National alumni speak out

Strategic sessions planned in 12 U.S. cities

By Sara Tirrito
Staff Writer

Baylor alumni will come together to share their ideas regarding the university’s future at strategic planning community input sessions in 12 cities across the nation, beginning this week. The sessions will conclude in April.

“These sessions are a vehicle to allow folks to come together and as a group to exchange ideas with other folks who care about Baylor University and care about the future of Baylor University, and then to have those responses recorded and be part of the official input to the strategic plan,” Dr. Elizabeth Davis, executive vice president and provost, said. Davis is leading the strategic planning efforts.

The first strategic planning input session took place Tuesday in Atlanta at Johnson Ferry Baptist Church.

Sessions will be held Thursday in Waco and San Antonio. The Waco session will be held from 6 to 7:30 p.m. on the fifth floor of Cashion Academic Center. The San Antonio session will be held at 6:30 p.m. at Trinity Baptist Church.

“I’m really excited that we get to have the chance to go to a large number of cities where our alumni and other friends of the university live and really just listen,” Tiffany Hogue, assistant provost for institutional effectiveness, said. “We want this to be a really collaborative and inclusive process and part of that is us going on the road to hear from people across the country.”

In order to attend the sessions, alumni are asked to register online to ensure the venue is large enough to hold all of those attending, and to ensure that adequate refreshments are provided. However, alumni who do not register can still attend the sessions and give their input.

By Monday, 170 people had registered for the Waco session, necessitating a move from the planned venue of the Great Hall in the George W. Truett Theological Seminary, which has a capacity of 120, Davis said.

“I am extremely thrilled by the level of interest that I’ve seen in these input sessions,” Davis said. “People are e-mailing me and calling me, thanking me for providing this opportunity, asking if they can volunteer to help. The response has been really affirming that this is a right thing to do as we are considering Baylor’s next strategic plan.”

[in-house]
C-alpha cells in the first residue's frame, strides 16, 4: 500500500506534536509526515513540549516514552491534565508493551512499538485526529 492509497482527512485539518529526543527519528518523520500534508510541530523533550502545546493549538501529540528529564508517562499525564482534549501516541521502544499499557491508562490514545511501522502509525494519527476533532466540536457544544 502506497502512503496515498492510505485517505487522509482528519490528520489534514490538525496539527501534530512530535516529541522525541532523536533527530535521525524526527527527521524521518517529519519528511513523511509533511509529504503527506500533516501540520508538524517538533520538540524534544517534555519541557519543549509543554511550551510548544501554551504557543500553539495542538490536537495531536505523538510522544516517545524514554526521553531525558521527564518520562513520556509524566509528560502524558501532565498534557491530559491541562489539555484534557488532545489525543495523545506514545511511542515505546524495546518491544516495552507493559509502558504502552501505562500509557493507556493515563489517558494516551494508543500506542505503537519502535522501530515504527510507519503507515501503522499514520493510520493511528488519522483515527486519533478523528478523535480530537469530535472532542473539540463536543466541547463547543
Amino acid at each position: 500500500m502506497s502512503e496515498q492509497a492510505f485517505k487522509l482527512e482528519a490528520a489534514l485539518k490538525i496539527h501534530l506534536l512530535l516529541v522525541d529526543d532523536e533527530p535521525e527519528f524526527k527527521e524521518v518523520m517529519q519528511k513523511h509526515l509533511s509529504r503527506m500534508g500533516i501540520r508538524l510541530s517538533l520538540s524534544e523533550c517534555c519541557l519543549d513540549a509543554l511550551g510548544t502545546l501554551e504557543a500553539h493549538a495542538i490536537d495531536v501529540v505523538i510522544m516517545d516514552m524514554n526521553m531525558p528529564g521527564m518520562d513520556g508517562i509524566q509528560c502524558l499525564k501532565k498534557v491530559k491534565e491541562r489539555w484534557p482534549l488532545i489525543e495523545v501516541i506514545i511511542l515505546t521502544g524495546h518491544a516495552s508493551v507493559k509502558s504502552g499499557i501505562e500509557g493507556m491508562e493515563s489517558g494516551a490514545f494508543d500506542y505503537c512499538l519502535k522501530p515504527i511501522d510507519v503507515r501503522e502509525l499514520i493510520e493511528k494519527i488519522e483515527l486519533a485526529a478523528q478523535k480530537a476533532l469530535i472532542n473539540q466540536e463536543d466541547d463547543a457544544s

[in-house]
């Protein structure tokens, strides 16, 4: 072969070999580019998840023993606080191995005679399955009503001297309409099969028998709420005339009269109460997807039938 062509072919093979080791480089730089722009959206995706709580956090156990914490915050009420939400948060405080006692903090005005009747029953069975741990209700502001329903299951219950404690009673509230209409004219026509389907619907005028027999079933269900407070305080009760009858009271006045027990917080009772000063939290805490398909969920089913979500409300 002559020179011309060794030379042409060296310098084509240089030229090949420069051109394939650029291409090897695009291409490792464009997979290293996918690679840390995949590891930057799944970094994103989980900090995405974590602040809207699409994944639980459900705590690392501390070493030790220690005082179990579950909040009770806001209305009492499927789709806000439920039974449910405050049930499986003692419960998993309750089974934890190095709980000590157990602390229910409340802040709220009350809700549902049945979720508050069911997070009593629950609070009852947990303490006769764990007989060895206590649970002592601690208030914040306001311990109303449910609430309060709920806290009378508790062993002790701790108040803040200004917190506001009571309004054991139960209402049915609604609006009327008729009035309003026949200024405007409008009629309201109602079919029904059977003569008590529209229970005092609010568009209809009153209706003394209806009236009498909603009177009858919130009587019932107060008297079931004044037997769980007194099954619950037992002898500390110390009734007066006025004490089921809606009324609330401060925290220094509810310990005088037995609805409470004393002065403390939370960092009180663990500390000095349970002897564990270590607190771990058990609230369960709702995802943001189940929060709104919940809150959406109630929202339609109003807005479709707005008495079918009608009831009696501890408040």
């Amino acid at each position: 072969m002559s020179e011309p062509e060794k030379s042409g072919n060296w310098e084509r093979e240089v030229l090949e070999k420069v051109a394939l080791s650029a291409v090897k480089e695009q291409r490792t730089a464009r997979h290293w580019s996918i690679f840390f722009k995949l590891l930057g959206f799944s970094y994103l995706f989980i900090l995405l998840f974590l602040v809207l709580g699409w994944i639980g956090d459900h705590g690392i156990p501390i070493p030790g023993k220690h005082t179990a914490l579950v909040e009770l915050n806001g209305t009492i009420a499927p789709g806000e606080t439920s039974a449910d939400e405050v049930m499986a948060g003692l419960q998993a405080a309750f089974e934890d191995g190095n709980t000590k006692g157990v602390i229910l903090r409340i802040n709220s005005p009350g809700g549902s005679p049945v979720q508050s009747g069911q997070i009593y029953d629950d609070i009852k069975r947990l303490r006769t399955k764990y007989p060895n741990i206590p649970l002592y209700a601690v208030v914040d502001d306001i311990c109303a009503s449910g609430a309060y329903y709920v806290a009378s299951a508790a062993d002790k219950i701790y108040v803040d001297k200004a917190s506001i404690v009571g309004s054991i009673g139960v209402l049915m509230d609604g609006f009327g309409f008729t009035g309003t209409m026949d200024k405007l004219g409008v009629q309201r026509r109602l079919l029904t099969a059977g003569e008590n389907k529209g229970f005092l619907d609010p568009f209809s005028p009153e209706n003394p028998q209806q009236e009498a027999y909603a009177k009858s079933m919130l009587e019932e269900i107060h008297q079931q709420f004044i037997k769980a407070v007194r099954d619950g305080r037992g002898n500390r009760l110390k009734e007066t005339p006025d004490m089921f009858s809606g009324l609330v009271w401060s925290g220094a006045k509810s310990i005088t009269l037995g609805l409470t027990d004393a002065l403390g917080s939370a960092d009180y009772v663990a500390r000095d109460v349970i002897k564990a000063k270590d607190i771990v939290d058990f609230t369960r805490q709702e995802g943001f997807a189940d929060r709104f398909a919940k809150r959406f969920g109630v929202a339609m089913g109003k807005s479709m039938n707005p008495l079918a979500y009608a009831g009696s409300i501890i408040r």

Ashley Thornton, director for continuous improvement, said that since Baylor belongs to so many groups of people, from students, faculty and staff to the state, country and world at large, it is important for each group to be able to share its opinions concerning Baylor’s future.

“Each one of those groups it belongs to are going to have a different perspective on what we need to be doing for the next 10 or 15 years or even ultimately, and I think it would be hard for any one of those groups to totally understand or imagine what the other groups are going to care most about,” Thornton said. “So that’s why it’s important to get kind of a full circle of input from as many different stakeholders as we can think of that care about Baylor.”

Other cities that will be hosting community input sessions include Houston, Dallas, Amarillo, Lubbock, Austin, Nashville, Tenn., Chicago, Washington, D.C., and Los Angeles. These cities were chosen because of their large concentrations of alumni.

Dr. Patricia Tolbert, director of assessment and compliance, said seeking input from alumni nationwide is an important part of the strategic planning process.

“I think we have to do that. I think Baylor is such a national school now and we have alumni everywhere who still care very much about Baylor and are still interested in Baylor’s future, and as Baylor continues to build its reputation it enhances their degree,” Tolbert said.

“I think we need to make sure that we’re getting their input and let them know that we’re still very interested in what ideas they have for improving Baylor.”

At the sessions, attendees’ ideas will be written down, and the sessions will also be tape recorded and transcribed to ensure that no input is overlooked, Davis said. The results of these sessions will later be analyzed along with all other input gathered throughout the process, such as that given online.